Year: 2023 Source: Archives of Suicide Research. (2023). 27(2), 494-504. DOI: 10.1080/13811118.2021.2020699 SIEC No: 20231259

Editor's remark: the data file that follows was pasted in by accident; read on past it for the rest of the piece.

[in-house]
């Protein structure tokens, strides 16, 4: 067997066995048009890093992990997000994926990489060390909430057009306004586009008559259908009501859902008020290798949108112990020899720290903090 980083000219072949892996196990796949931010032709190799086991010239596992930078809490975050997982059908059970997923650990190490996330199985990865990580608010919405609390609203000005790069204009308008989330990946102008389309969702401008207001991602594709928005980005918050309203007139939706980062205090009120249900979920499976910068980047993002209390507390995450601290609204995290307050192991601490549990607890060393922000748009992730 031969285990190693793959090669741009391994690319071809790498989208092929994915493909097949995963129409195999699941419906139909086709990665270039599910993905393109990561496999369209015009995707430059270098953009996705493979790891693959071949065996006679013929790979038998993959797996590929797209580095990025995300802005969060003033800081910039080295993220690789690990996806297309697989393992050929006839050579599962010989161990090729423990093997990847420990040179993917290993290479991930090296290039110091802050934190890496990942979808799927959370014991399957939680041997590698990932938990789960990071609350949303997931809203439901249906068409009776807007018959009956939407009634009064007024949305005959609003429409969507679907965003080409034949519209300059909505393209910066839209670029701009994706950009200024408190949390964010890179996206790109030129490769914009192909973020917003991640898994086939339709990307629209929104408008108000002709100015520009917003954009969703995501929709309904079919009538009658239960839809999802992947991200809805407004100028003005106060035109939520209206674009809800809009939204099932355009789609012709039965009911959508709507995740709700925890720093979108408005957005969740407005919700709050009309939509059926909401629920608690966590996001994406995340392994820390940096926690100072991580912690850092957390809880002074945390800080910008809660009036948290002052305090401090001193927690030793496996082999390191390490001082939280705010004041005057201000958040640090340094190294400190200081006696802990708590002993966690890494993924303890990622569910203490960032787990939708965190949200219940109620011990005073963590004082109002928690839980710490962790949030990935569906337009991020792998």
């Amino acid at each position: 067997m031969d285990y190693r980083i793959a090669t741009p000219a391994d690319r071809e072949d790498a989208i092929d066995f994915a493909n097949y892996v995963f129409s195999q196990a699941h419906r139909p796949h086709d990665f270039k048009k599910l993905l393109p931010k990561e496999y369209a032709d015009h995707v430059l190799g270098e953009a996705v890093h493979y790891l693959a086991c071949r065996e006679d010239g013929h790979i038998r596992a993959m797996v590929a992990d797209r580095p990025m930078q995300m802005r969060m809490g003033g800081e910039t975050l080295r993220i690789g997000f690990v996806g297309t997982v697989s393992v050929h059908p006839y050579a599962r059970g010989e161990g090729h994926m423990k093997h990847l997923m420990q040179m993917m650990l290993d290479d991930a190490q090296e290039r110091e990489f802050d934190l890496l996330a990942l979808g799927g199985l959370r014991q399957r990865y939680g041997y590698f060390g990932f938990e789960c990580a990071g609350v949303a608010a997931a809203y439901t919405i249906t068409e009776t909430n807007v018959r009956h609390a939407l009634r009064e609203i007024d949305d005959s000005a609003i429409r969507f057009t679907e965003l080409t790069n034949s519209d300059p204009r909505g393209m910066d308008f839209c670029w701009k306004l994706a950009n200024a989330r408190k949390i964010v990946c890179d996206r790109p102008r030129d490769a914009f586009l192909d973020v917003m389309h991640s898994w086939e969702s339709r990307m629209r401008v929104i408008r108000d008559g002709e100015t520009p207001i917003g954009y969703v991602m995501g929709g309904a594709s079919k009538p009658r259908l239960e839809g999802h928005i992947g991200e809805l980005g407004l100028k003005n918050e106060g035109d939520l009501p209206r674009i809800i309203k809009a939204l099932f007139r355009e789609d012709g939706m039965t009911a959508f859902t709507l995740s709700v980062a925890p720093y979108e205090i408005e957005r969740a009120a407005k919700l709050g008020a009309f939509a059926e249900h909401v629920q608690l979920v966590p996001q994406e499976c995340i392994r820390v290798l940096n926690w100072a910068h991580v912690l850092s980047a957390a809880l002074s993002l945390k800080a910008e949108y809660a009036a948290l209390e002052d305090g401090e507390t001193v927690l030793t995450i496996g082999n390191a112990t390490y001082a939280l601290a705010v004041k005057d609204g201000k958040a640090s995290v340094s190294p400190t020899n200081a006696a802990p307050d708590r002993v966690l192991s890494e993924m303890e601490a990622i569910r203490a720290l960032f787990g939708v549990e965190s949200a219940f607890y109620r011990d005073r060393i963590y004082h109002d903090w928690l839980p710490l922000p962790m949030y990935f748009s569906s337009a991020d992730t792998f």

Objective: To identify suicide rates by occupation category in Utah and describe the hospital history and circumstances of suicide decedents in the occupation category that had the state's highest rate and highest number of suicides: Construction and Extraction. Method: We used data on suicide decedents from the National Violent Death Reporting System (NVDRS) for 2005-2015 (n = 4,590) to calculate sex- and occupation-specific suicide rates among adults 18-65 years old in Utah. For working-age men who died by suicide during the years 2014-2015 (n = 623), we linked NVDRS data with decedents' hospital histories. Results: One in five working-age men who took their life in Utah worked in Construction and Extraction, the single Bureau of Labor Statistics occupation category with both the highest number (n = 719) and rate of suicides (86.4/100,000 men vs. a range of 15.3-66.2 for other occupations). For females, there was no occupation group that had both high rates of suicide and high numbers of suicides compared with other occupations, so there was no clear occupation group to focus on in the same way there was for men. Using linked data for 2014-2015 deaths, 58% of men in Construction and Extraction who died by suicide had been diagnosed in the hospital in the past three years with a substance abuse or mental health problem, and a quarter (25%) tested positive for opioids on post-mortem examination. Nearly half (48%) of 2014-2015 male suicide decedents in Construction and Extraction were reported to have intimate partner problems, about a quarter (26%) had a criminal problem, a quarter (25%) were unemployed, and over half (54%) died by gunshot. Conclusions: Linked data identified Construction and Extraction as a potentially high-impact occupation group for suicide prevention and suggested potential contexts for intervention.